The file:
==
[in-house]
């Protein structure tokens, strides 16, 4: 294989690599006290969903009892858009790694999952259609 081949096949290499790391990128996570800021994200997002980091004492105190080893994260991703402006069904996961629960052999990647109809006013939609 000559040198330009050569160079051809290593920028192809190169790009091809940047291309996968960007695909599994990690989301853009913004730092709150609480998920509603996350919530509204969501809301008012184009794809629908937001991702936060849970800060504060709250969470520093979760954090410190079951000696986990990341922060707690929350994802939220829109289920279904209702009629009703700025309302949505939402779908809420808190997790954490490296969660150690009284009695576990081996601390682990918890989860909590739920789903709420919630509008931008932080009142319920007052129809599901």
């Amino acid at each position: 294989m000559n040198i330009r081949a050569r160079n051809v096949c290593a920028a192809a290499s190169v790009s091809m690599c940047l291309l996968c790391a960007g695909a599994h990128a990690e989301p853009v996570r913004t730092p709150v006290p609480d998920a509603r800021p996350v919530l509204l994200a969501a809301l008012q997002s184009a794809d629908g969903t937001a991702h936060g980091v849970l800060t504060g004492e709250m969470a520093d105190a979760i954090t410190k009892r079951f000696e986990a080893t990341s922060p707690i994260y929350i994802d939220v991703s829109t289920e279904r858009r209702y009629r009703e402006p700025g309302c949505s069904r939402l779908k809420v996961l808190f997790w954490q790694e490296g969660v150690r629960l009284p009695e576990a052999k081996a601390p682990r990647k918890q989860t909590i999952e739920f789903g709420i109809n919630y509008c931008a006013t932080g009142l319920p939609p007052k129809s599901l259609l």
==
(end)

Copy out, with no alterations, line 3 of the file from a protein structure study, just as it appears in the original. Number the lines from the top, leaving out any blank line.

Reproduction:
């Amino acid at each position: 294989m000559n040198i330009r081949a050569r160079n051809v096949c290593a920028a192809a290499s190169v790009s091809m690599c940047l291309l996968c790391a960007g695909a599994h990128a990690e989301p853009v996570r913004t730092p709150v006290p609480d998920a509603r800021p996350v919530l509204l994200a969501a809301l008012q997002s184009a794809d629908g969903t937001a991702h936060g980091v849970l800060t504060g004492e709250m969470a520093d105190a979760i954090t410190k009892r079951f000696e986990a080893t990341s922060p707690i994260y929350i994802d939220v991703s829109t289920e279904r858009r209702y009629r009703e402006p700025g309302c949505s069904r939402l779908k809420v996961l808190f997790w954490q790694e490296g969660v150690r629960l009284p009695e576990a052999k081996a601390p682990r990647k918890q989860t909590i999952e739920f789903g709420i109809n919630y509008c931008a006013t932080g009142l319920p939609p007052k129809s599901l259609l």